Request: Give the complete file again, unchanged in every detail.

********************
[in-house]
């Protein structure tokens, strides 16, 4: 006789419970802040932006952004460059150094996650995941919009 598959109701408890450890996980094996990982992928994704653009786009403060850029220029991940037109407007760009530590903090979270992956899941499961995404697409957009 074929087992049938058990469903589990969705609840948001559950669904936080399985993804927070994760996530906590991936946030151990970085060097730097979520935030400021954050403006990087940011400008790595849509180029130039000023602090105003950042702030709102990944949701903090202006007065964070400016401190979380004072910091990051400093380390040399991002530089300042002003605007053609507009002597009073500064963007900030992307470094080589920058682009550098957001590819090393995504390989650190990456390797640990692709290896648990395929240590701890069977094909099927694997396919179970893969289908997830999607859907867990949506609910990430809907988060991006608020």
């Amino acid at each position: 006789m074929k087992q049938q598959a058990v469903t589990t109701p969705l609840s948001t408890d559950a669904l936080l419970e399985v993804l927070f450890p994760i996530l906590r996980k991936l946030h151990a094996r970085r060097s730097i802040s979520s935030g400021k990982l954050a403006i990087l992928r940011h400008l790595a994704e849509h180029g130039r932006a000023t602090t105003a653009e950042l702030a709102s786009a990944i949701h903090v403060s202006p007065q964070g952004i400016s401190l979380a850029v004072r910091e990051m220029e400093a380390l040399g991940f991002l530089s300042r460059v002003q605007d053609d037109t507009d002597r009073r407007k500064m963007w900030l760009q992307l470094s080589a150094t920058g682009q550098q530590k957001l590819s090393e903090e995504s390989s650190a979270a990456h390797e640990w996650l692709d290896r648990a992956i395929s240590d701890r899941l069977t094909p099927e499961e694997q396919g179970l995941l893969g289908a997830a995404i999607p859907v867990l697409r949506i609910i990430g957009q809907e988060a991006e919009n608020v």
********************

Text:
[in-house]
């Protein structure tokens, strides 16, 4: 006789419970802040932006952004460059150094996650995941919009 598959109701408890450890996980094996990982992928994704653009786009403060850029220029991940037109407007760009530590903090979270992956899941499961995404697409957009 074929087992049938058990469903589990969705609840948001559950669904936080399985993804927070994760996530906590991936946030151990970085060097730097979520935030400021954050403006990087940011400008790595849509180029130039000023602090105003950042702030709102990944949701903090202006007065964070400016401190979380004072910091990051400093380390040399991002530089300042002003605007053609507009002597009073500064963007900030992307470094080589920058682009550098957001590819090393995504390989650190990456390797640990692709290896648990395929240590701890069977094909099927694997396919179970893969289908997830999607859907867990949506609910990430809907988060991006608020």
């Amino acid at each position: 006789m074929k087992q049938q598959a058990v469903t589990t109701p969705l609840s948001t408890d559950a669904l936080l419970e399985v993804l927070f450890p994760i996530l906590r996980k991936l946030h151990a094996r970085r060097s730097i802040s979520s935030g400021k990982l954050a403006i990087l992928r940011h400008l790595a994704e849509h180029g130039r932006a000023t602090t105003a653009e950042l702030a709102s786009a990944i949701h903090v403060s202006p007065q964070g952004i400016s401190l979380a850029v004072r910091e990051m220029e400093a380390l040399g991940f991002l530089s300042r460059v002003q605007d053609d037109t507009d002597r009073r407007k500064m963007w900030l760009q992307l470094s080589a150094t920058g682009q550098q530590k957001l590819s090393e903090e995504s390989s650190a979270a990456h390797e640990w996650l692709d290896r648990a992956i395929s240590d701890r899941l069977t094909p099927e499961e694997q396919g179970l995941l893969g289908a997830a995404i999607p859907v867990l697409r949506i609910i990430g957009q809907e988060a991006e919009n608020v």